5 Ways For Teachers to Make a District-Wide Impact
Classroom teachers can either (1) wait for change, or (2) go out and contribute to it. I encourage teachers to choose the latter. In most districts (yes, there are exceptions), I don’t think teachers realize how powerful their voices/actions can be. The majority of administrators with whom I have worked would love nothing more than for significant change to start with those who are in the trenches.
Based on my experiences as a former fourth grade teacher, here are five ways for teachers to make a district-wide impact:
1. Exude contagious excitement: Get genuinely excited about what you have to offer, which should come naturally if your ideas are valuable. This concept may sound simple, but if you are enthusiastic about the possibilities then others will be as well. If it is boring for the teacher it is boring for the students, and if it is boring for one teacher it is boring for other teachers. When I was in the classroom, I was able to impact students from across my district by actively talking about philosophies and resources with teachers and administrators while in the hallways, during staff outings, while at the gym, and even when attending weddings.
2. “Use” your key players: Just like administrators need to get the right people on board when promoting change, so do teachers. Short story: About a handful of years ago, I came across The Daily Five, a book/structure for balanced literacy. This was a resource from which I knew many of the students and teachers from my district could benefit. So, I made sure it found its way into the hands of one of the “strong voices” in my school, the Instructional Support Teacher (IST). Now, roughly five years later and two years after I have left the district, some form of The Daily Five is being implemented in almost every classroom across the district’s seven elementary schools.
3. Contact administrators: As a fourth grade teacher, I cannot even begin to tell you how many times I wrote an email to a central office administrator, but then decided not to hit send for fear of overstepping my boundaries and being “annoying.” I did not want to create this impression that I thought what I was doing was so important it warranted contacting my Superintendent, Assistant Superintendent, etc…My advice, send those emails. There is a lot more to gain than to lose. Also, now that I am an administrator, if a teacher regularly contacts me I view it as ambition, not annoyance. After all, what you are doing is important.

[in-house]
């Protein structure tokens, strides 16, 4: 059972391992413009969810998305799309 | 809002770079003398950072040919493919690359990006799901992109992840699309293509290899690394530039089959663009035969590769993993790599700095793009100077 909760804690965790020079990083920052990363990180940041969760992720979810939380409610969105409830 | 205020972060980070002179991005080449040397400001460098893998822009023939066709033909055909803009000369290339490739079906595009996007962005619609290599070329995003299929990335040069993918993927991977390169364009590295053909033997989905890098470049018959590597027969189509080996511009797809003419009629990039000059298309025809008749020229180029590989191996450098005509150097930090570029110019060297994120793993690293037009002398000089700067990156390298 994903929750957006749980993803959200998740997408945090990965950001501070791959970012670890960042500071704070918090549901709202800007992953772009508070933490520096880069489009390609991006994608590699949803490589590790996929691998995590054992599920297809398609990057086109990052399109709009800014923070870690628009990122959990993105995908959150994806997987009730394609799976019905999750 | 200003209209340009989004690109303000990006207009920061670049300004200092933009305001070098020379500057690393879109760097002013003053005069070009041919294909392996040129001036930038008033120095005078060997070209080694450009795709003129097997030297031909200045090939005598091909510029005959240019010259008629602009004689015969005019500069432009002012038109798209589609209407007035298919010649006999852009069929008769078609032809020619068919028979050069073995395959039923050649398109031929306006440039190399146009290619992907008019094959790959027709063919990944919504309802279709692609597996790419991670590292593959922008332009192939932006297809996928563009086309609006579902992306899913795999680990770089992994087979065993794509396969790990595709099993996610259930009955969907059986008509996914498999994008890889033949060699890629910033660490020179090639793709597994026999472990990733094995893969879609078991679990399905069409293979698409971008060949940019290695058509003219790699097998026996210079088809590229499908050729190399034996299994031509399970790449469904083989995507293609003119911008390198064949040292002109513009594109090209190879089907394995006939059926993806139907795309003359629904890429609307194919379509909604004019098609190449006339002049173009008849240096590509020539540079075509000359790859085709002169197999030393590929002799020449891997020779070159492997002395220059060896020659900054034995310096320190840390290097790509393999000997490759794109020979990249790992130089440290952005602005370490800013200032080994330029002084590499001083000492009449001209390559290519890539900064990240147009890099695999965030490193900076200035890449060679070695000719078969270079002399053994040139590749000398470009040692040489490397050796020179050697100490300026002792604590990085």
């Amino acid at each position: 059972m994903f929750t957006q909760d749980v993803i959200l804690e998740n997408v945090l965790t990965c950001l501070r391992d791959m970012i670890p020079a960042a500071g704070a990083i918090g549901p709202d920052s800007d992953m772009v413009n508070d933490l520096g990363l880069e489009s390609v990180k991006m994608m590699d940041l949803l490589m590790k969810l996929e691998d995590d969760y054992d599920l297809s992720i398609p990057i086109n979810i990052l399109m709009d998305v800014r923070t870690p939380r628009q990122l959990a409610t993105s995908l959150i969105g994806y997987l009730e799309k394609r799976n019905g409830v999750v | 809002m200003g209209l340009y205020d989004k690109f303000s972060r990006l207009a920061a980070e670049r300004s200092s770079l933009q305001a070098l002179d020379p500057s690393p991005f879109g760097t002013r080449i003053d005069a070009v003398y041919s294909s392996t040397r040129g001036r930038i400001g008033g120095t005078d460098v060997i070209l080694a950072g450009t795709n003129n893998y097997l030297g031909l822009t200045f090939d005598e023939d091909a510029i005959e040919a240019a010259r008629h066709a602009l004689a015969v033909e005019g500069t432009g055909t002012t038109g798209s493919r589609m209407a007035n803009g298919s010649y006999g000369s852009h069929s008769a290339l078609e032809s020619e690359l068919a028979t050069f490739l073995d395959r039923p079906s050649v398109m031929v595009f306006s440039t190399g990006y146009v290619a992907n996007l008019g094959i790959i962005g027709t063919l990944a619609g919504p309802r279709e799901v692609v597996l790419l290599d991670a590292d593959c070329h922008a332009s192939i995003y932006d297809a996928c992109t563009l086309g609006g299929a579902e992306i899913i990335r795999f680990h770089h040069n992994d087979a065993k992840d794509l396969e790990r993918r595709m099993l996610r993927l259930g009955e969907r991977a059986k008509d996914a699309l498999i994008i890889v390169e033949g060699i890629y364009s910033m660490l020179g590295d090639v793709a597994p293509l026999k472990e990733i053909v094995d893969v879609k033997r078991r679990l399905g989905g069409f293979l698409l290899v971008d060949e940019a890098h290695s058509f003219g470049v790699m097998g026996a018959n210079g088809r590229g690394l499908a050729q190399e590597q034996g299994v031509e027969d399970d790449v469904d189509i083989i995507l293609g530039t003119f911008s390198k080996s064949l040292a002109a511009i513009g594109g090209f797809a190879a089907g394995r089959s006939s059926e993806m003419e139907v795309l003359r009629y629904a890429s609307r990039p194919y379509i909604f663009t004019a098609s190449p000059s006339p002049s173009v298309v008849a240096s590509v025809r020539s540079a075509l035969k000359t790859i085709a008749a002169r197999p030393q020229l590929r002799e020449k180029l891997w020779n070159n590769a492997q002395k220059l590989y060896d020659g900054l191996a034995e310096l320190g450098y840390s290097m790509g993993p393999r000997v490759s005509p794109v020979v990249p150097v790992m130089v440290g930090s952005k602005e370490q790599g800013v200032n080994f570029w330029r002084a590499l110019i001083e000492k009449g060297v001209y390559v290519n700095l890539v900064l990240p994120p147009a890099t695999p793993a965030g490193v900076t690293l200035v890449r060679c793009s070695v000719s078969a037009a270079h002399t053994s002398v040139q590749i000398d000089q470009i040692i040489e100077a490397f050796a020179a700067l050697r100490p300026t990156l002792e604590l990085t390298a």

4. Seek external validation: Presenting at conferences (and possibly winning an award or two) can assist in opening up doors for students. From a personal standpoint, some of my efforts directly contributed to my classroom’s transformation. In a district of ten schools, my students were the first to (1) be provided iPads, and (2) implement BYOD (Bring Your Own Device). In both areas, I was then granted opportunities to use our experiences as the basis for professional development for other teachers, both in and out of district. While some may view conference presentations and/or awards as self-serving, there are definitely ways to leverage these accomplishments to benefit countless students and teachers.
5. Educate yourself: For my first four years teaching fourth grade, I thought math was my “weakest subject.” So, one summer, I dedicated a great deal of my time to studying inquiry-based mathematics and the work of John van De Walle. As a result, thereafter, my math classes/instruction looked drastically different, and I believe my students learned to truly understand and appreciate math. In addition, while serving on the district’s Math Curriculum Committee I found myself in a position to lead the planning and creation process for the Common Core Mathematics professional development across the elementary level. As I have said before, “Be the expert you’d want to have at your school…Go out and keep on educating yourself no matter what it takes!”
Please keep in mind, these five approaches are what “worked” for me, and mileage may vary based on context. Nonetheless, I would be willing to bet these ideas could, at the very least, serve as a starting point for teachers in any district.
If you are a teacher, no matter where you are, I encourage you to do everything in your power to expand your reach. While the students in front of you are top priority, there is no reason why your entire district (and more) cannot benefit from what you have to offer.